restaurant of Hotel Kämp, discussing the evolution of Finnish national culture,
especially from the autumn of 1892 until 1895.
The premiere of Sibelius' symphony Kullervo in 1892 expressed the nationalist
ambitions of the Young Finns, for whom music was a central part of their
cultural movement. Incidentally, the composer and conductor Robert Kajanus
(1856-1933), who founded the Helsinki Orchestra in 1882, was another eminent
member of the Symposium at the Kämp.
After concerts, Sibelius, Kajanus and Järnefelt regularly met at Kämp's Lower
House for discussions with Swedish punch, Benedictine liqueur and cigars,
accompanied by musical improvisations by the artists present. Sibelius, who
focused on teaching at the university, never missed an evening. Apart from a few
exceptions, women did not take part in these Symposium sessions. A fact less
appreciated by his wife.
Sibelius described the times at the Kämp as follows: "The waves of our
conversations rose sky-high. We reflected on everything from earth to heaven,
ideas sparkled, problems got inflamed, but always in a positive, liberating
spirit. We had the need of ploughing the earth for new ideas in very branch.
Those evening the Symposium gave me a lot at a time when I would have been more
or less alone."
The evenings of the Symposium group at the Kämp are immortalized by the painter
Alex Gallén (1865-1931), a spiritual soul mate of Sibelius, in Symposium
or Problem (1894), as the painting was initially called, showing the
organist and composer Oskar Merikanto as well as Kajanus, Sibelius and Gallén on
a table full of empty bottles. Somewhere between 1896 and 1900, Gallén cut off
the left side of the painting showing a female figure with the skin of her naked
body peeled off, sitting on the table in front of the men.
One day at Hotel Kämp in 1903, Sibelius composed the Valse Triste for the
play Kuolema (Death), which premiered in December at the Finnish National
Theatre in Helsinki. That day, the impulsive artist Sigurd Wettenhovi-Aspan, to
whom we due this anecdote, had run into Sibelius, who was developing a terrible
influenza. They decided to get boxes of quinine powder at the main pharmacy in
town and ended up in the piano cabinet on the banquet floor of the Kämp. They
wanted to get rid of the flu and ordered only soda with some lemon juice and
sugar to wash down the medicine, together with some oysters. The five grams of
quinine made Sibelius get deep into his thoughts reminiscing on his youth. He
starting to tap the table with the tips of his fingers to the rhythm of a death
waltz, the famous, Valse Triste.
The staff of journalists of the Päivälehti newspaper had the habit of
going out together to Helsinki restaurants once their work finished around 8pm.
The regularly ended up at one of the tables at the Lower House of the Kämp,
where the ingenious author Eino Leino drunk a black mocca on his sobering-up
The Päivälehti founder Eero Erkko was the organizer of the resistance
movement Kagaali, which intended to defend the legal and political status
of the Grand Duchy of Finland in the years of 'russification'. In 1901,
Kaagali was planning a meeting in August at the Kämp. When the police got
wind of it, it was moved to a secret hideout outside of Helsinki. The following
year however, Erkko reserved the entire banquet floor of the Kämp for a large
assembly meeting of Kagaali. The authorities only heard about the meeting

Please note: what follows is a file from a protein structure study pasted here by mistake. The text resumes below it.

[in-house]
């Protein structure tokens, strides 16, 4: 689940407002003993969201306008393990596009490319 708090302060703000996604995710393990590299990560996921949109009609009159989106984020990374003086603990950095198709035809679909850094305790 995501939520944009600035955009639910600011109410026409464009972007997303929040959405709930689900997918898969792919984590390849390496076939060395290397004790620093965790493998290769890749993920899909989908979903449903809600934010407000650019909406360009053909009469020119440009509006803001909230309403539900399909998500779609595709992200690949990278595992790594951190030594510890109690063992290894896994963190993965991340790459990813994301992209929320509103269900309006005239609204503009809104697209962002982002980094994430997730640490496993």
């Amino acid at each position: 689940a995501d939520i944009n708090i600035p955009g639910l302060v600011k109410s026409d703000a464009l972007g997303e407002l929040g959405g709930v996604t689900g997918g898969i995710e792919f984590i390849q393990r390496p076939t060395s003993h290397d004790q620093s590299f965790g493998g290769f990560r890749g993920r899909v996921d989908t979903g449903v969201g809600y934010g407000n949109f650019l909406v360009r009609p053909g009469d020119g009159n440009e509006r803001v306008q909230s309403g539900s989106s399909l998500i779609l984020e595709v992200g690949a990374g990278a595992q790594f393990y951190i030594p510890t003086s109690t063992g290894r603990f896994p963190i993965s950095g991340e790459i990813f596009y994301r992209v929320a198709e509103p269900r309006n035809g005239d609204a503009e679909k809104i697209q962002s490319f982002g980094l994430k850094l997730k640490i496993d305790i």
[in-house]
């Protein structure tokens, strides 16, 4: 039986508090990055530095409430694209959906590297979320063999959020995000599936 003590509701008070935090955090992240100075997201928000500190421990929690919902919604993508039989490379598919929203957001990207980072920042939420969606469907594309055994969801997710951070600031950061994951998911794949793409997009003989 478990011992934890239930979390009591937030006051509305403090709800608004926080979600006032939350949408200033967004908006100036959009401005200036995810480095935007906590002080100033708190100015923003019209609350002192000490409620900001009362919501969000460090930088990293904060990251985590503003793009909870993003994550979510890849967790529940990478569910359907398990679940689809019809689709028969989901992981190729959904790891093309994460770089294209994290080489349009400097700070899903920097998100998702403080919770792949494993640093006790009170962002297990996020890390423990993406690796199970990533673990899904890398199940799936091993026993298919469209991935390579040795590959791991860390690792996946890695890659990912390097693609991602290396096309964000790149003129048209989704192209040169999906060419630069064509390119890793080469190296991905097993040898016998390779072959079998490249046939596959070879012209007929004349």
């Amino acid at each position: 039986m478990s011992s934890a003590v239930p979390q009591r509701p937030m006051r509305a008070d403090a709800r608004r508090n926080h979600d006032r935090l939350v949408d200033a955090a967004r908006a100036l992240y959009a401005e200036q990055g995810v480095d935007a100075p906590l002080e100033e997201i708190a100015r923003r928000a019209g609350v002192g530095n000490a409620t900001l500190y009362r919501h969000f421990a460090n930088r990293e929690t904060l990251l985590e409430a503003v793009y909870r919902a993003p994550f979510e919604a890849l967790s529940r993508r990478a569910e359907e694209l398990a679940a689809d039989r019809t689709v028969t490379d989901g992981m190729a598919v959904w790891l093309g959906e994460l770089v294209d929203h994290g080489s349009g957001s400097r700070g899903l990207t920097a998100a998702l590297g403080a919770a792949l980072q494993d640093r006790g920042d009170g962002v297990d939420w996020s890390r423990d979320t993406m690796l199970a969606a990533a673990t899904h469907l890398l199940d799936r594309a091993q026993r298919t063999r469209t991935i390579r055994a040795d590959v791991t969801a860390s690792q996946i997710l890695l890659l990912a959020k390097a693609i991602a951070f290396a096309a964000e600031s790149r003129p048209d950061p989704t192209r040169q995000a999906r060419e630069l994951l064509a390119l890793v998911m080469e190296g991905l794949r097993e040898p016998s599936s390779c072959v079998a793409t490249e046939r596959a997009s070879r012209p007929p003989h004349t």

the day after, although the official residence of Governor-General Bobrikov is
situated obliquely opposite Hotel Kämp.
In 1910, one of Helsinki's first motion picture theatres, Helikon, was opened in
the Kämp's Ballroom with a separate entrance. It went bankrupt in 1925 and was
reopened one year later by another company which run it as Olympic cinema for
another four years, after which it was closed for good and the space was
restored to serve again as the Hotel Kämp Ballroom.
In 1914-15, a sixth floor was added to the Kämp and its façade changed by the
architect Lars Sonck. In addition, all rooms were renovated, modernized and
equipped with water pipes, radiators, cold and hot water. Most rooms were
equipped with modern bathrooms, and the popular "American Bar" opened. This was
a reaction to the opening of Seurahuone in 1913, a new hotel opposite Helsinki's
The Kämp's kitchen was run in an almost military-like style with an iron
discipline, with a strict distribution of tasks between men and women which
remained unchained until after the Second World War. The staff was multi
cultural with a Russian, baking pies, a German, preparing sausages and
smoked meat and a Finn taking care of fish. The working language was Swedish
with a mix of German, Russian and French words. Meals normally started with a
Swedish-style smörgadsbord and schnaps.
After the death of municipal councillor Grönquist, the president of the Kansallis-Osake-Pankki, Mr. Paasikivi, bought the Kämp
for his Finnish bank in 1917; he remembered that the
bank's founding meetings had taken place in the Mirror Room in 1889.
It was a revolutionary time in Finland, whose Parliament approved on December 6,
1917 the Declaration of Independence, making the transition from a Russian
province, the Grand Duchy, to an independent nation. It led to a bloody
Independence and Civil War which ended only at the end of January 1918.
In the autumn of 1917, the Kämp was affected by the great strike. Only guests
residing at the hotel were served by the waiters. Two Red Guards controlled the
in- and outgoing customers. After the Red Guards took control of the city, the
Kämp - as the meeting place of the bourgeoisie - was frequently inspected by the
One day, Director Lundblad was ordered to switch on the light in the banquet
hall. It took the short and stubby man some time to reach the switch, which the
patrol interpreted as being slow on purpose, which resulted in an arrest of the